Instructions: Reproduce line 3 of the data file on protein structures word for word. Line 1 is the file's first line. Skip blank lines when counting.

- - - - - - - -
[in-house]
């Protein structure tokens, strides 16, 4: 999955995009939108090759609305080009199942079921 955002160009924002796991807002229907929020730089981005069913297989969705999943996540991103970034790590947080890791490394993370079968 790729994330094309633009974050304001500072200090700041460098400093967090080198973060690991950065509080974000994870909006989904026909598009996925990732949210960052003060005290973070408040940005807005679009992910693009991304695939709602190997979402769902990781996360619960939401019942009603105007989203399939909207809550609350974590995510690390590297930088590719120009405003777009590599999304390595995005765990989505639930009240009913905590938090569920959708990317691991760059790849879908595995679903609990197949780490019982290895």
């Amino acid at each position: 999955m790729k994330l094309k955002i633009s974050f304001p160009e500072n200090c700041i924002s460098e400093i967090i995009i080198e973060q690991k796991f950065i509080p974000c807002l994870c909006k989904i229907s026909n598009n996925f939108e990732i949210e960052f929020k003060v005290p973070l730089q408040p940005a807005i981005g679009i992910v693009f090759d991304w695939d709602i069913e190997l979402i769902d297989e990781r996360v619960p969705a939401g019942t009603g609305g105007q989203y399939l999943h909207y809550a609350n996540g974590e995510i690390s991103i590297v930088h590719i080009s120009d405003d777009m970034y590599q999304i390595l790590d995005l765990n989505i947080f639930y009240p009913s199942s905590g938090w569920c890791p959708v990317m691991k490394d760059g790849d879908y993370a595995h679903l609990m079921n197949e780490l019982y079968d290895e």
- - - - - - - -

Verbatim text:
């Amino acid at each position: 999955m790729k994330l094309k955002i633009s974050f304001p160009e500072n200090c700041i924002s460098e400093i967090i995009i080198e973060q690991k796991f950065i509080p974000c807002l994870c909006k989904i229907s026909n598009n996925f939108e990732i949210e960052f929020k003060v005290p973070l730089q408040p940005a807005i981005g679009i992910v693009f090759d991304w695939d709602i069913e190997l979402i769902d297989e990781r996360v619960p969705a939401g019942t009603g609305g105007q989203y399939l999943h909207y809550a609350n996540g974590e995510i690390s991103i590297v930088h590719i080009s120009d405003d777009m970034y590599q999304i390595l790590d995005l765990n989505i947080f639930y009240p009913s199942s905590g938090w569920c890791p959708v990317m691991k490394d760059g790849d879908y993370a595995h679903l609990m079921n197949e780490l019982y079968d290895e």